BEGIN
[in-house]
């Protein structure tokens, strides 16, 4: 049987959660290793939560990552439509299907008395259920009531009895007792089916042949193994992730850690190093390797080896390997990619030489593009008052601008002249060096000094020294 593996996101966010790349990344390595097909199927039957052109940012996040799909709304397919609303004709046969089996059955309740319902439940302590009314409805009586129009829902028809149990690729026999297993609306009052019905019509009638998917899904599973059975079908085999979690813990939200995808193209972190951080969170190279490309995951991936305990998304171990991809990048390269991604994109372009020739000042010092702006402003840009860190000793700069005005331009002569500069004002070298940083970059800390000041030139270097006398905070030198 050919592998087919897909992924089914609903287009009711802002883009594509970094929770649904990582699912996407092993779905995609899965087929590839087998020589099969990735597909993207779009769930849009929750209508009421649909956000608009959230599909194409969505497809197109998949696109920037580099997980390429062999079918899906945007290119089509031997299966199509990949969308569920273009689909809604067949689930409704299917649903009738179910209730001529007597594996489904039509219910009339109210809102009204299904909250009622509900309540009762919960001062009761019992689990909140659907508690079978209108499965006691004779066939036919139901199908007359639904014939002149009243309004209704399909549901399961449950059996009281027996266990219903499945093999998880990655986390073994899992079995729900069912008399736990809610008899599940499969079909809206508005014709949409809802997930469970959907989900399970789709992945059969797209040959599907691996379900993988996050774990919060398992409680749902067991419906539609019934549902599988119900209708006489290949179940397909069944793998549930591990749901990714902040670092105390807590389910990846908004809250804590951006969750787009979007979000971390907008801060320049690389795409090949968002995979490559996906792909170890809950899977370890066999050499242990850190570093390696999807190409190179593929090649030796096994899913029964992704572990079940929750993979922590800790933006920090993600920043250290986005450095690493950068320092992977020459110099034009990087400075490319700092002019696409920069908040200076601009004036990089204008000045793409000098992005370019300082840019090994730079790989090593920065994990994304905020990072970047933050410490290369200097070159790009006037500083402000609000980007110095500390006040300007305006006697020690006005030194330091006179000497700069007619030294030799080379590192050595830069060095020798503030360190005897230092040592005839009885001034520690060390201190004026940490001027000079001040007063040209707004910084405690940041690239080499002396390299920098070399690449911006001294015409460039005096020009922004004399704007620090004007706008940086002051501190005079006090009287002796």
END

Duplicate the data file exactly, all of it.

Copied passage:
[in-house]
């Protein structure tokens, strides 16, 4: 049987959660290793939560990552439509299907008395259920009531009895007792089916042949193994992730850690190093390797080896390997990619030489593009008052601008002249060096000094020294 593996996101966010790349990344390595097909199927039957052109940012996040799909709304397919609303004709046969089996059955309740319902439940302590009314409805009586129009829902028809149990690729026999297993609306009052019905019509009638998917899904599973059975079908085999979690813990939200995808193209972190951080969170190279490309995951991936305990998304171990991809990048390269991604994109372009020739000042010092702006402003840009860190000793700069005005331009002569500069004002070298940083970059800390000041030139270097006398905070030198 050919592998087919897909992924089914609903287009009711802002883009594509970094929770649904990582699912996407092993779905995609899965087929590839087998020589099969990735597909993207779009769930849009929750209508009421649909956000608009959230599909194409969505497809197109998949696109920037580099997980390429062999079918899906945007290119089509031997299966199509990949969308569920273009689909809604067949689930409704299917649903009738179910209730001529007597594996489904039509219910009339109210809102009204299904909250009622509900309540009762919960001062009761019992689990909140659907508690079978209108499965006691004779066939036919139901199908007359639904014939002149009243309004209704399909549901399961449950059996009281027996266990219903499945093999998880990655986390073994899992079995729900069912008399736990809610008899599940499969079909809206508005014709949409809802997930469970959907989900399970789709992945059969797209040959599907691996379900993988996050774990919060398992409680749902067991419906539609019934549902599988119900209708006489290949179940397909069944793998549930591990749901990714902040670092105390807590389910990846908004809250804590951006969750787009979007979000971390907008801060320049690389795409090949968002995979490559996906792909170890809950899977370890066999050499242990850190570093390696999807190409190179593929090649030796096994899913029964992704572990079940929750993979922590800790933006920090993600920043250290986005450095690493950068320092992977020459110099034009990087400075490319700092002019696409920069908040200076601009004036990089204008000045793409000098992005370019300082840019090994730079790989090593920065994990994304905020990072970047933050410490290369200097070159790009006037500083402000609000980007110095500390006040300007305006006697020690006005030194330091006179000497700069007619030294030799080379590192050595830069060095020798503030360190005897230092040592005839009885001034520690060390201190004026940490001027000079001040007063040209707004910084405690940041690239080499002396390299920098070399690449911006001294015409460039005096020009922004004399704007620090004007706008940086002051501190005079006090009287002796």